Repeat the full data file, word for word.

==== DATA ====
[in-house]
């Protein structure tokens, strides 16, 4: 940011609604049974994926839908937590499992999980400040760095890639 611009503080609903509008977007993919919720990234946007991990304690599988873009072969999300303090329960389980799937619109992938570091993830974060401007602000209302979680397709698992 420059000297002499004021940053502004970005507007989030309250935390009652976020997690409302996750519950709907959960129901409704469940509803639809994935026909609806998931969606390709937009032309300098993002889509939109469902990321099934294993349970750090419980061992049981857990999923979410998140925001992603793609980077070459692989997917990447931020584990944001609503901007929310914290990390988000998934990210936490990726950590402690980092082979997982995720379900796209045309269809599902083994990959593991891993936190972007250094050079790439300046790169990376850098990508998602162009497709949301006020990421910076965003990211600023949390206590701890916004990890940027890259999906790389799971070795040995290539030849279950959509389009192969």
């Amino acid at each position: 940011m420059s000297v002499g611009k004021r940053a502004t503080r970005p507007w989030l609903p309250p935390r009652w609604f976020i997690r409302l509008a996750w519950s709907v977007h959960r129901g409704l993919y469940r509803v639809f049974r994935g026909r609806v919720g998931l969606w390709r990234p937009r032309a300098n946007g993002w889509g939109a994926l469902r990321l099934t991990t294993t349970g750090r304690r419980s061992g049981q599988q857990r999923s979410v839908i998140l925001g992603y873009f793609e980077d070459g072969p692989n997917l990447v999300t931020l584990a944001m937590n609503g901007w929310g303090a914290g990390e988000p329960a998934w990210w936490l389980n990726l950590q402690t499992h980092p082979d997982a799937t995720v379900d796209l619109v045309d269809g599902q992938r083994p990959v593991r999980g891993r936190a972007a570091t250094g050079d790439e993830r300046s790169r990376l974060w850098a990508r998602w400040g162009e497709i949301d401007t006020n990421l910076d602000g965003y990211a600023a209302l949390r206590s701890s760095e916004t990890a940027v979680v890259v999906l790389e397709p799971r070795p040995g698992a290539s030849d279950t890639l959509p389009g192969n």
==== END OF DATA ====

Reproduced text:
[in-house]
């Protein structure tokens, strides 16, 4: 940011609604049974994926839908937590499992999980400040760095890639 611009503080609903509008977007993919919720990234946007991990304690599988873009072969999300303090329960389980799937619109992938570091993830974060401007602000209302979680397709698992 420059000297002499004021940053502004970005507007989030309250935390009652976020997690409302996750519950709907959960129901409704469940509803639809994935026909609806998931969606390709937009032309300098993002889509939109469902990321099934294993349970750090419980061992049981857990999923979410998140925001992603793609980077070459692989997917990447931020584990944001609503901007929310914290990390988000998934990210936490990726950590402690980092082979997982995720379900796209045309269809599902083994990959593991891993936190972007250094050079790439300046790169990376850098990508998602162009497709949301006020990421910076965003990211600023949390206590701890916004990890940027890259999906790389799971070795040995290539030849279950959509389009192969």
């Amino acid at each position: 940011m420059s000297v002499g611009k004021r940053a502004t503080r970005p507007w989030l609903p309250p935390r009652w609604f976020i997690r409302l509008a996750w519950s709907v977007h959960r129901g409704l993919y469940r509803v639809f049974r994935g026909r609806v919720g998931l969606w390709r990234p937009r032309a300098n946007g993002w889509g939109a994926l469902r990321l099934t991990t294993t349970g750090r304690r419980s061992g049981q599988q857990r999923s979410v839908i998140l925001g992603y873009f793609e980077d070459g072969p692989n997917l990447v999300t931020l584990a944001m937590n609503g901007w929310g303090a914290g990390e988000p329960a998934w990210w936490l389980n990726l950590q402690t499992h980092p082979d997982a799937t995720v379900d796209l619109v045309d269809g599902q992938r083994p990959v593991r999980g891993r936190a972007a570091t250094g050079d790439e993830r300046s790169r990376l974060w850098a990508r998602w400040g162009e497709i949301d401007t006020n990421l910076d602000g965003y990211a600023a209302l949390r206590s701890s760095e916004t990890a940027v979680v890259v999906l790389e397709p799971r070795p040995g698992a290539s030849d279950t890639l959509p389009g192969n």